• icon-cloud
  • icon-facebook
  • icon-feed
  • icon-feed
  • icon-feed

New meta-analysis tells it like it is: television viewing damages our health

A new meta-analysis in the Journal of the American Medical Association tells it like it is: television viewing damages our health.  The paper's title is "Television viewing and risk of type 2 diabetes, cardiovascular disease, and all-cause mortality" and its abstract reads:

"Context: Prolonged television (TV) viewing is the most prevalent and pervasive sedentary behavior in industrialized countries and has been associated with morbidity and mortality. However, a systematic and quantitative assessment of published studies is not available. Objective: To perform a meta-analysis of all prospective cohort studies to determine the association between TV viewing and risk of type 2 diabetes, fatal or nonfatal cardiovascular disease, and all-cause mortality. Data Sources and Study Selection: Relevant studies were identified by searches of the MEDLINE database from 1970 to March 2011 and the EMBASE database from 1974 to March 2011 without restrictions and by reviewing reference lists from retrieved articles. Cohort studies that reported relative risk estimates with 95% confidence intervals (CIs) for the associations of interest were included. Data Extraction: Data were extracted independently by each author and summary estimates of association were obtained using a random-effects model. Data Synthesis: Of the 8 studies included, 4 reported results on type 2 diabetes (175,938 individuals; 6428 incident cases during 1.1 million person-years of follow-up), 4 reported on fatal or nonfatal cardiovascular disease (34,253 individuals; 1052 incident cases), and 3 reported on all-cause mortality (26 509 individuals; 1879 deaths during 202 353 person-years of follow-up). The pooled relative risks per 2 hours of TV viewing per day were 1.20 (95% CI, 1.14-1.27) for type 2 diabetes, 1.15 (95% CI, 1.06-1.23) for fatal or nonfatal cardiovascular disease, and 1.13 (95% CI, 1.07-1.18) for all-cause mortality. While the associations between time spent viewing TV and risk of type 2 diabetes and cardiovascular disease were linear, the risk of all-cause mortality appeared to increase with TV viewing duration of greater than 3 hours per day. The estimated absolute risk differences per every 2 hours of TV viewing per day were 176 cases of type 2 diabetes per 100,000 individuals per year, 38 cases of fatal cardiovascular disease per 100,000 individuals per year, and 104 deaths for all-cause mortality per 100,000 individuals per year. Conclusion: Prolonged TV viewing was associated with increased risk of type 2 diabetes, cardiovascular disease, and all-cause mortality."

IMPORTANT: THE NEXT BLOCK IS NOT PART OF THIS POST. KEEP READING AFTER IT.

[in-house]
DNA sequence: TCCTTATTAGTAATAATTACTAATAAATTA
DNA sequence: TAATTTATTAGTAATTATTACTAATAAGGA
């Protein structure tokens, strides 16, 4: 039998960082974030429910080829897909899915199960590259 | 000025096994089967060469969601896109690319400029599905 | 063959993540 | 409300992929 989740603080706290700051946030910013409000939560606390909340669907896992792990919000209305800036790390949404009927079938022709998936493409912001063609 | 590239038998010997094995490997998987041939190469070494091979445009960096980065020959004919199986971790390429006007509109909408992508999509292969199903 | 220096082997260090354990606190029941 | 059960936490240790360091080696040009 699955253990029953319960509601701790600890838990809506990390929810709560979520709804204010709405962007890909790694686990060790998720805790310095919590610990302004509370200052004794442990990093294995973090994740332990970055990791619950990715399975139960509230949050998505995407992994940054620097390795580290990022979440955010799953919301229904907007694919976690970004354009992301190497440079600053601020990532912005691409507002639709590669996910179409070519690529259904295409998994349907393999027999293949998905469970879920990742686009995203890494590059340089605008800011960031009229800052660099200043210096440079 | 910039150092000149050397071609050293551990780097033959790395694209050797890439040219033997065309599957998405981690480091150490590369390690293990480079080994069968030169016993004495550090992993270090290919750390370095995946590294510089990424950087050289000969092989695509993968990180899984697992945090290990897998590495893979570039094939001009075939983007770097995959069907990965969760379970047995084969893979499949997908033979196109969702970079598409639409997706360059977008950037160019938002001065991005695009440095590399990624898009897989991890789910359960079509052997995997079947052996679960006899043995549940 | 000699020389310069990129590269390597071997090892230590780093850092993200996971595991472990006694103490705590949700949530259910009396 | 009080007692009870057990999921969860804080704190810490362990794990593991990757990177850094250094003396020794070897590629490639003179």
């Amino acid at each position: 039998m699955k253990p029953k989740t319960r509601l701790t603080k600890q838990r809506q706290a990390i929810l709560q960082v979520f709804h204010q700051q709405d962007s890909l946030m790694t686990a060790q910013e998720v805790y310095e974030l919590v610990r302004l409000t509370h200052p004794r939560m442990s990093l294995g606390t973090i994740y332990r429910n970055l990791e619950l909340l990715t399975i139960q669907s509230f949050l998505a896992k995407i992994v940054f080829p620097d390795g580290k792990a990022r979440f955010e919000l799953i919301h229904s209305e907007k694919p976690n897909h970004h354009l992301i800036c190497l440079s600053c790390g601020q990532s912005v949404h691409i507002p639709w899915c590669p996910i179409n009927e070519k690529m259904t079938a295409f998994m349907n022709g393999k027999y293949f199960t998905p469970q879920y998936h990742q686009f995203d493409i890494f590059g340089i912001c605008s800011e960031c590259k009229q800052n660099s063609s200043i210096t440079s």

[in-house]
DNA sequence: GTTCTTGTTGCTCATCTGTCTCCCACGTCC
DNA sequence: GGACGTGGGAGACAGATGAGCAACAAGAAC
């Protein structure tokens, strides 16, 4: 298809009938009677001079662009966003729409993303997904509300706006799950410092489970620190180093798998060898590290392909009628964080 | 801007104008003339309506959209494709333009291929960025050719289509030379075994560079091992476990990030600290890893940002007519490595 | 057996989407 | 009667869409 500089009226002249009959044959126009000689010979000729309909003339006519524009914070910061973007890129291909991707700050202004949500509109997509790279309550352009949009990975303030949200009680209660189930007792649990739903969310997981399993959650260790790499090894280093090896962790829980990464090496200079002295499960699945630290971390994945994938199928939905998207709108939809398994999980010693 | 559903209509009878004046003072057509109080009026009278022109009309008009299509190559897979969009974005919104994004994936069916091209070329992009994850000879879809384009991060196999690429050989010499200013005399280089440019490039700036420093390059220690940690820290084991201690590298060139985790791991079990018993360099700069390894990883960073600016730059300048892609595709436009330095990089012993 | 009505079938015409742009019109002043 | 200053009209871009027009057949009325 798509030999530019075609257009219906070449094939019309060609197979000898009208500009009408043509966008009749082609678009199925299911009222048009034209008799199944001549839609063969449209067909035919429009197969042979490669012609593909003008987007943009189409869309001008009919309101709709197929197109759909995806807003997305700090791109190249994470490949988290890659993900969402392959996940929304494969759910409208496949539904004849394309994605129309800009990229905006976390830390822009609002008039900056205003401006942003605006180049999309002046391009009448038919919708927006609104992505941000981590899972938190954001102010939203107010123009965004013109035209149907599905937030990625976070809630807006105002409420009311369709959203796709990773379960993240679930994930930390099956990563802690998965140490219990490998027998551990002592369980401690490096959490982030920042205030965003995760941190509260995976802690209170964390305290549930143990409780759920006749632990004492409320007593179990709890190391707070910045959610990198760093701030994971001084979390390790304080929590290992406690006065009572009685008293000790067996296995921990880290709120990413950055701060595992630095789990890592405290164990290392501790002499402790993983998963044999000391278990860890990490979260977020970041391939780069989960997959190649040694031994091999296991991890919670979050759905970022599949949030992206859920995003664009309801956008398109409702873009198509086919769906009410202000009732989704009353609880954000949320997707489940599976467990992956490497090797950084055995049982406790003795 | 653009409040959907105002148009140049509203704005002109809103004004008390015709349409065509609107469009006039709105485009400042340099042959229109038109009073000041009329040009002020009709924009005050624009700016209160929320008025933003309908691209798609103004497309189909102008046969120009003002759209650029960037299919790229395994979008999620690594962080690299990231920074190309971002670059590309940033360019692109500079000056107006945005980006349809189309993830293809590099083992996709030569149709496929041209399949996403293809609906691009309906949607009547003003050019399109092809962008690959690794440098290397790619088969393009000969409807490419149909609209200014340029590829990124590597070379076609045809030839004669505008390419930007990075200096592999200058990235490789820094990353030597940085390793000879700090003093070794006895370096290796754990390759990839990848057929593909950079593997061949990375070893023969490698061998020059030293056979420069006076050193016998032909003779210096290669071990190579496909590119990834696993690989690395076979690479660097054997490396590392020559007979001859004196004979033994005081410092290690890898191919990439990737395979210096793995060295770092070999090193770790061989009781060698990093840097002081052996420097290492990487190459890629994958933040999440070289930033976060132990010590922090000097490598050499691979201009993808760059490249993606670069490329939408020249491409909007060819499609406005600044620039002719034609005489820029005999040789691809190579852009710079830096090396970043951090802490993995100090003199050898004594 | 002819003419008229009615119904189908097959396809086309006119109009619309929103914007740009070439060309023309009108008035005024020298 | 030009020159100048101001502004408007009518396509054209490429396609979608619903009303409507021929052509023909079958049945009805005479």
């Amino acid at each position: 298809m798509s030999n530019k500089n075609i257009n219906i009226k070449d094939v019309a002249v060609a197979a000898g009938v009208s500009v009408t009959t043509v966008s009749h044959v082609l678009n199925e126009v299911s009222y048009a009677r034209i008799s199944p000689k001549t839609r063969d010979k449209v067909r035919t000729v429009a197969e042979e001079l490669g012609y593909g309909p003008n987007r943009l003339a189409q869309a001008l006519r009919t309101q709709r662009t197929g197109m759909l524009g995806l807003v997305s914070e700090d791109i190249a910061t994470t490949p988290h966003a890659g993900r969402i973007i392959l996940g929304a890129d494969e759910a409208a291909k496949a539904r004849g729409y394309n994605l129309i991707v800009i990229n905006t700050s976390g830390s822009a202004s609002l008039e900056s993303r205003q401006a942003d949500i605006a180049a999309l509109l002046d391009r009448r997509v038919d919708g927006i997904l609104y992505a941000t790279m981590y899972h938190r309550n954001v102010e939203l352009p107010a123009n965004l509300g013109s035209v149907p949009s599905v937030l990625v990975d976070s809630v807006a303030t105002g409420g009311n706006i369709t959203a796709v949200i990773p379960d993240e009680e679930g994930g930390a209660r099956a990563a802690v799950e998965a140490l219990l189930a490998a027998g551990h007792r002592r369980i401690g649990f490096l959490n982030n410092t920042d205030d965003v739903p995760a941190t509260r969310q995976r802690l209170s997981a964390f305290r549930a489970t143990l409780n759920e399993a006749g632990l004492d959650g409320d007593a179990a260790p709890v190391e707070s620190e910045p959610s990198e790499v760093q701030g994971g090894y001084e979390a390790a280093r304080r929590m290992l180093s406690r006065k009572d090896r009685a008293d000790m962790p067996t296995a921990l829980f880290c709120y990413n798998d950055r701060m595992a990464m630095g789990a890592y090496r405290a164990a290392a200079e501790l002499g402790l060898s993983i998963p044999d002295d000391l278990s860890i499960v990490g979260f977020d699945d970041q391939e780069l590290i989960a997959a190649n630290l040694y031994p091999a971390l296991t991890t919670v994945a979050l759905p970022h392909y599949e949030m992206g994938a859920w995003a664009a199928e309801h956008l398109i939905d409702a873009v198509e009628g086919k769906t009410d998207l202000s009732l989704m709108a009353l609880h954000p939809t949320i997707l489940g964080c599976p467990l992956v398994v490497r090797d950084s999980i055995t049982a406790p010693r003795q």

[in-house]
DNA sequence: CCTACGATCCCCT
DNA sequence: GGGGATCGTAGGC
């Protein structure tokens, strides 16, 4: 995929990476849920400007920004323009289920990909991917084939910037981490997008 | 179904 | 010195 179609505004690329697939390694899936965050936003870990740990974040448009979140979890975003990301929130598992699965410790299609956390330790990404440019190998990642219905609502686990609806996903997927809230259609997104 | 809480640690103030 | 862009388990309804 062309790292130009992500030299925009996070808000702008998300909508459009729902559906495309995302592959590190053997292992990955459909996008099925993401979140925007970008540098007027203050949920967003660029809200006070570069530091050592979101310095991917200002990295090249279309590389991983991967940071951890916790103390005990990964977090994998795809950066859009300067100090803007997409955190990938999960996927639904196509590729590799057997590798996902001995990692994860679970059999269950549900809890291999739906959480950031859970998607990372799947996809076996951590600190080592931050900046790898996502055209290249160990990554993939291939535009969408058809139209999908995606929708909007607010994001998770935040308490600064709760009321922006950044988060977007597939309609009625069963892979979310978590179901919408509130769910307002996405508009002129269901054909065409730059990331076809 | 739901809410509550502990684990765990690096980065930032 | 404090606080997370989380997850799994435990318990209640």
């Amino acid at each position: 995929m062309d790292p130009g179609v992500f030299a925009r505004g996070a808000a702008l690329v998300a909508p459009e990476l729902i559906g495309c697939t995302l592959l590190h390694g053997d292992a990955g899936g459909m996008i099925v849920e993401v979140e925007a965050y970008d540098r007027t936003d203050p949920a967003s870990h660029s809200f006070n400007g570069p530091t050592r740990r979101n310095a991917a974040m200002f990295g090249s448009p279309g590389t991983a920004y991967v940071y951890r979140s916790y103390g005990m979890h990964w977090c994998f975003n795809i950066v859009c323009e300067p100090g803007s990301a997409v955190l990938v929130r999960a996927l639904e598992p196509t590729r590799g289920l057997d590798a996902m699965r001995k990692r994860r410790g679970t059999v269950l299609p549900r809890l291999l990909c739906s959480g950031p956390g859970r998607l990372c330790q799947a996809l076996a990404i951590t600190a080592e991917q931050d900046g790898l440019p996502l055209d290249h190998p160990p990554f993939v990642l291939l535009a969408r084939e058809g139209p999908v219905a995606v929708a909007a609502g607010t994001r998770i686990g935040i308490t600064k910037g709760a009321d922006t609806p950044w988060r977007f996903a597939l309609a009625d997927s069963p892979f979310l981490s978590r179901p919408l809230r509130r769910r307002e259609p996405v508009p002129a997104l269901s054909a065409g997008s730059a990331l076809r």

A commentary in the British Medical Journal states: "Watching too much television was associated with type 2 diabetes, cardiovascular disease, and even death in a meta-analysis of eight large cohort studies. The risk of diabetes and cardiovascular disease went up steadily with increased viewing time in pooled analyses-20% more type 2 diabetes for every extra two hours a day (relative risk 1.20, 95% CI 1.14 to 1.27) and 15% more cardiovascular disease (1.15, 1.06 to 1.23). Both associations survived adjustments for diet and body mass index, and so did a 13% increase in all cause mortality for every extra two hours of television (1.13, 1.07 to 1.18). Although these observations can't establish that watching television threatens your life and health directly, they give a strong hint. The studies were big, prospective, and adjusted for multiple risk factors, say the authors. A link between television and poor health is biologically plausible, and there is already evidence from small trials that cutting down on viewing time can at least improve people's lifestyles. Less television may mean less junk food, more exercise, and a lower body mass index. Bigger trials are needed to find out exactly what happens when adults and children switch off, say the authors. People in developed countries spend between 40% and 50% of their spare time in front of the television. For Americans that's an average of five hours a day."

So if an "average American" watches 5 hours of TV a day, that's 35 hours a week.  A nine to five job, which allows an hour for lunch, is only 35 hours of work per week.  I could do a second job in the time the average American spends in front of the goggle box ... or take up a bunch of new interests, spend so much time with friends, get a life ...   

Share this